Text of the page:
1. The development of multi-block original computing technology [1-4] based on different scales intersecting structured grids, for highly efficient and accurate solutions of two-dimensional and three-dimensional unsteady convective heat transfer problems in straight round pipes roughness organized in the form of protrusions in the homogeneous operating environment within a wide range Reynolds number (Re = 10^{4 ÷}10^{6}) and Prandtl (Pr =0,7÷12).
Unlike previous packet embodiment [1-4] is that the methodology is supplemented using periodic boundary conditions, which allows to estimate asymptotic characteristics pipes with discrete roughness. Modification allowed to increase the computational efficiency of modeling, to realize the correction on the curvature of the streamlines. For tubes with turbulators are determined: surface distribution of local and integrated power and thermal characteristics (pressure, friction, heat fluxes, resistance to motion, the hydraulic losses), the profiles of the velocity, pressure, temperature and turbulence characteristics (energy of turbulence, eddy viscosity tensor components Reynolds stress generation, dissipation, and the like).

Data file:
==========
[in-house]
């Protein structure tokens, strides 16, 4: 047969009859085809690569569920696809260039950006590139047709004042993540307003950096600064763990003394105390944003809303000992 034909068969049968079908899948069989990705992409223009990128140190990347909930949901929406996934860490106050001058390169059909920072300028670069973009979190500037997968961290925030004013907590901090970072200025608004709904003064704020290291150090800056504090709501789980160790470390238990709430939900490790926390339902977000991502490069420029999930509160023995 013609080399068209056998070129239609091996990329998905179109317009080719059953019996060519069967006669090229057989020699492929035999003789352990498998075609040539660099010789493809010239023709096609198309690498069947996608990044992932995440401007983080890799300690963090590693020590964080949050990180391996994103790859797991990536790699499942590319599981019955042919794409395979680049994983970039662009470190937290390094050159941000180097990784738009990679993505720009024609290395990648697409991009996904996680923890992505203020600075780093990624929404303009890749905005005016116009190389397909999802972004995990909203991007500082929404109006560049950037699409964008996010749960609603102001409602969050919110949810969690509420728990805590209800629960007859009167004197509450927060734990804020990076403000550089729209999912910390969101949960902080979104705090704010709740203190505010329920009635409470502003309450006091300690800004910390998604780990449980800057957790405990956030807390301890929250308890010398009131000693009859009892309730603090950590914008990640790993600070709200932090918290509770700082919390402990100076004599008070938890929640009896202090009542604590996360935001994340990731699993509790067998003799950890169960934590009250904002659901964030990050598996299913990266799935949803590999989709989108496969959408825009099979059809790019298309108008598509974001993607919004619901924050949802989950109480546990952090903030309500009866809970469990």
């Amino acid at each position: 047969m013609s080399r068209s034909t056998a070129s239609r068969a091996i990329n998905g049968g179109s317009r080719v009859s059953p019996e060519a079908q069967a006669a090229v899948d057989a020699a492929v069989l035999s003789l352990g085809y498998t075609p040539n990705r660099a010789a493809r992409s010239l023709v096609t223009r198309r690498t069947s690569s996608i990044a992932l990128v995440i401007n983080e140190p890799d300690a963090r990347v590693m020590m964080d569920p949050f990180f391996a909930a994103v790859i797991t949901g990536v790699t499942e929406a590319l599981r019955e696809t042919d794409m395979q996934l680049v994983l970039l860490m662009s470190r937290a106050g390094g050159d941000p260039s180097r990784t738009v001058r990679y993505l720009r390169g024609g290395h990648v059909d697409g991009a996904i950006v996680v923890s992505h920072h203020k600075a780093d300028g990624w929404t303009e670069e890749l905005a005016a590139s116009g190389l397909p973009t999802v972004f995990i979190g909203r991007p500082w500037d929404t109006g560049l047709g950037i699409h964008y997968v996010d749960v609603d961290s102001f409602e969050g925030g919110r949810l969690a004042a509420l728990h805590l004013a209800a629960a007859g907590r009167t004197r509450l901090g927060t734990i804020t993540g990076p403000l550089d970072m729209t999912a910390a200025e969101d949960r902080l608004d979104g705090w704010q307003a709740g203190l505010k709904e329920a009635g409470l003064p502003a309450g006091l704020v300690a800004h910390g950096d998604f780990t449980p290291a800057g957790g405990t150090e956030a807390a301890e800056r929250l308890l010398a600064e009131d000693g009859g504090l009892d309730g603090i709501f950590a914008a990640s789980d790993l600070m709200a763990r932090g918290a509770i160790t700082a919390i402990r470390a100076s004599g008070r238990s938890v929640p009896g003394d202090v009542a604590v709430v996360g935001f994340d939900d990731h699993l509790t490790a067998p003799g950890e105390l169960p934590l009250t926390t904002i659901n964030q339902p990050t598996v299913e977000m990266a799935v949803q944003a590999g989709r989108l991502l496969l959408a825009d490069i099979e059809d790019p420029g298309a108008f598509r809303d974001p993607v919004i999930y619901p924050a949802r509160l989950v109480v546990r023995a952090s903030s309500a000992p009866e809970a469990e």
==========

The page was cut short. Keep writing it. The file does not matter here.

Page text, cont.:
2. The original set of differential equations of - the Navier-Stokes equations and Reynolds closed by a modified taking into account the curvature of the streamlines, according to the approach Menter, shear transfer model. Initial information about the Governing equations and appropriate boundary conditions are contained in [13]. Are used based on the periodic boundary conditions original pressure correction procedure and the weight average temperature. Methodology of solutions of the original equations - based on the concept of splitting into physical processes pressure adjustment procedure. For problems with periodic boundary conditions apply pressure gradient correction procedure and the weight average temperature. Methodical basis of long-term calculation tool - multi-block computing technologies, there should be more focus on the specific features characteristic of the periodic boundary conditions. Periodic boundary conditions determine more optimal mesh tube construction (Figure 2). (In all figures the upper figure to compare ceteris paribus shown turbulators square cross section, and the bottom - a semicircular). The pipe is divided in several sections arranged in the middle of the baffle and the inlet and outlet of a smooth portions (see. Figure 2).